Why every business should volunteerMarch 2016
by Mohammed Sharaf, DP World
Businesses are perfectly placed to use their reach to bring about considerable benefits to the communities in which they operate. This is especially true of global businesses who, by acting in the belief of ‘doing good’, can unite a diverse workforce behind a common mission – building a robust organisation, here for the long term.
At DP World, we take our responsibility to sustainability seriously and to deliver on our commitments to our people, our customers and our planet, we rely on the enthusiasm, ideas and skills of all our employees. We are present in more than 35 countries, across six continents, and we encourage every one of our family of 36,000 people to play a part in creating the future we want to see – and for those that come after us.
We have established programmes across the globe supporting issues of social relevance such as improved education, better health and marine protection. We deliver these programmes in a number of ways but volunteering with community partners is still, and always will be, a key way of making this happen.
Building on a long established culture of volunteering, we created ‘Global Volunteer Week’, a weeklong focus every December in which we actively encourage everyone to engage with the community and to make a difference. This year was the second time we have run Global Volunteer Week. Some 3,250 volunteer hours were contributed to our local communities, benefitting over 8,400 people. We saw a 30% increase in the number of programmes we delivered and more than doubled the number of people who personally benefited from our efforts.
Examples of programmes undertaken this year included decorating Christmas activity kits for underprivileged children in Argentina, preparing meals for the homeless in Western Australia, helping care for children with disabilities in Dubai and raising awareness of the importance of safe drinking water in an Indian school.
To ensure there is strong uptake with volunteering, we show leadership from the top. We want a culture where doing good is seen as an important part of everyone’s job. I supported a homeless shelter near our London offices, called The Passage. I joined others in preparing meals for those in need and was touched by the enthusiasm of my colleagues and shared with them the positive experience of seeing firsthand the benefit of our contributions.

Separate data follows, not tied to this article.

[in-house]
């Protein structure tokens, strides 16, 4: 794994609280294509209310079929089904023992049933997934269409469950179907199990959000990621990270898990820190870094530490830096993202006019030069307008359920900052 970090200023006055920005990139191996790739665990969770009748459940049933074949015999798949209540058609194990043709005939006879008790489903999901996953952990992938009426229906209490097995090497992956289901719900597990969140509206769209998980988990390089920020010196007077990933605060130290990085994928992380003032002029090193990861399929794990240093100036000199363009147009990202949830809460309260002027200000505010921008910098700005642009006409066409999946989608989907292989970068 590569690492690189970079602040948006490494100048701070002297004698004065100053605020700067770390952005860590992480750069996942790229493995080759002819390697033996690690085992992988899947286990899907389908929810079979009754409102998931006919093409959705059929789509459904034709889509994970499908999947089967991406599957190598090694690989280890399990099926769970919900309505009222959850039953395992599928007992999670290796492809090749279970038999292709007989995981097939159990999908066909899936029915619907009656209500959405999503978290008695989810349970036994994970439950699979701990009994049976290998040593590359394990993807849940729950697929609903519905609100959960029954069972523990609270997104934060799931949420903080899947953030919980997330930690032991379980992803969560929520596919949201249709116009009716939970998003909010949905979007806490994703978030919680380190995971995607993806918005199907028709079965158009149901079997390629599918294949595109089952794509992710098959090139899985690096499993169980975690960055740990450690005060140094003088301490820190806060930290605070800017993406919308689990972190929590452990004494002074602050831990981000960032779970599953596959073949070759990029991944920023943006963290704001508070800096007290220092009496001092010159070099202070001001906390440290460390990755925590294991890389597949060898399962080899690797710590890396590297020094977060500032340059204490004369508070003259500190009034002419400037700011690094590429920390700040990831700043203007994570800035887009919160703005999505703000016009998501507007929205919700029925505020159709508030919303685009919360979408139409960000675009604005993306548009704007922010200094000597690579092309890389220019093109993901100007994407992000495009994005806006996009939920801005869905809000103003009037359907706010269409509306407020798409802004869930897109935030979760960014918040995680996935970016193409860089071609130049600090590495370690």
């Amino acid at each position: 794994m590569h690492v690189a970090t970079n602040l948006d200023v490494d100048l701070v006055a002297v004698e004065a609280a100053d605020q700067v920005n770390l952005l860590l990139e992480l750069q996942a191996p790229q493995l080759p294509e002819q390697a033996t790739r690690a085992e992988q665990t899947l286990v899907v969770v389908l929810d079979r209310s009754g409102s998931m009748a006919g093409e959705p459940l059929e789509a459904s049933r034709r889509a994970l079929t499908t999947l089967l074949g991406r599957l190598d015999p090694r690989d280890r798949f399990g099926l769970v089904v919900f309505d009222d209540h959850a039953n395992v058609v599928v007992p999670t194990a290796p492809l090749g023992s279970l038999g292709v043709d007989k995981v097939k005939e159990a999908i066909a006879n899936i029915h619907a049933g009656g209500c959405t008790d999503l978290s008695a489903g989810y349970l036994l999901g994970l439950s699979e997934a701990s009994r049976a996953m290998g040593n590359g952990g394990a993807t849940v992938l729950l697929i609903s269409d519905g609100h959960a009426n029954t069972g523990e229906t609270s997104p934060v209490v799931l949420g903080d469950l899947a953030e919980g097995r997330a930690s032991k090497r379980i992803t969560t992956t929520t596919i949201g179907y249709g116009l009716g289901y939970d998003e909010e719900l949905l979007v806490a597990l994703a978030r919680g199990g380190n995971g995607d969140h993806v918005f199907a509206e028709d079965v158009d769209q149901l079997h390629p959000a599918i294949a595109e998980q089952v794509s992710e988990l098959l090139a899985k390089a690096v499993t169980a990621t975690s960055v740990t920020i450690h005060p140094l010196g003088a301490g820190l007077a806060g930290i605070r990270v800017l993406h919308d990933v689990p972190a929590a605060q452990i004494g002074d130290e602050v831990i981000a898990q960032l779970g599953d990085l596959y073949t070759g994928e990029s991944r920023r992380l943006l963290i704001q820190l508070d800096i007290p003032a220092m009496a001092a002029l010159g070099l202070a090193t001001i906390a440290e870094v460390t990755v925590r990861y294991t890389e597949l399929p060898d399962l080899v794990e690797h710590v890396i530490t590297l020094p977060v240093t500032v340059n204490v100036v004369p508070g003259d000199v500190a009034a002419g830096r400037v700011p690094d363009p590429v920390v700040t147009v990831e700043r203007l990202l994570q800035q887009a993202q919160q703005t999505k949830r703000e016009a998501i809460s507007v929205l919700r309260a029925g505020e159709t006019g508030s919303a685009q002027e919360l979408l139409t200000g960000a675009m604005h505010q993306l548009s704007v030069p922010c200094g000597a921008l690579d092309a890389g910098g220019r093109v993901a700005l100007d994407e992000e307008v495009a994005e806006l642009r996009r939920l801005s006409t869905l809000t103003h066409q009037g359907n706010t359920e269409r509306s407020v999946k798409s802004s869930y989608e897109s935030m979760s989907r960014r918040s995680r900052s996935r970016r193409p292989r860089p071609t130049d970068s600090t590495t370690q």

Global Volunteer Week does not sit as an ‘add on’ to our business, but is central to how and why we do business. It is the culmination of a year-round commitment to our communities – last year, our employee volunteers supported 527 organisations, benefiting more than 64,000 people and our figures for 2015 are set to grow further.
Global Volunteer Week is a great example of a global plan with local action that enables each of our more than 65 business units to consider what will bring the greatest benefit relevant to what they do and where they are, integrating it into what they do on an on-going basis.
Working with our communities in this way not only enriches the quality of life of the people we help, it improves motivation and offers development opportunities for the individuals taking part. We see volunteering as a highly effective way of developing skills and training.
Our volunteering programme has helped us build excellent levels of engagement in our workforce, with 77% saying that “DPW is corporately responsible in the community”. Our annual employees survey also shows high levels of understanding and support for our organisational objectives, which is crucial to getting everyone behind our mission.
Having such a large and diverse workforce – not just geographically but also in job roles – Global Volunteer Week is a perfect way to bring everyone together to feel part of a global family. We share stories of what we are doing around the world through social media, through our intranet and through our website. We make it the focus of coffee breaks and corporate events.
We rely on engaged and motivated employees to build a strong business. An engaged workforce attracts the top talent and boosts retention.
It establishes a mutual relationship of trust between a business and the communities in which it operates. Conversely, disengaged employees are one of the biggest threats any business can face.
It can lead to higher turnover, absenteeism and, in a business like ours, could mean people are more likely to take risks or experience accidents.
It should be the obligation of every business of every size in every location to build strong partnerships with their communities and to provide every employee the opportunity to be part of this through in-work volunteering. It is core to being a business that is serious about being sustainable, and doing business for years to come.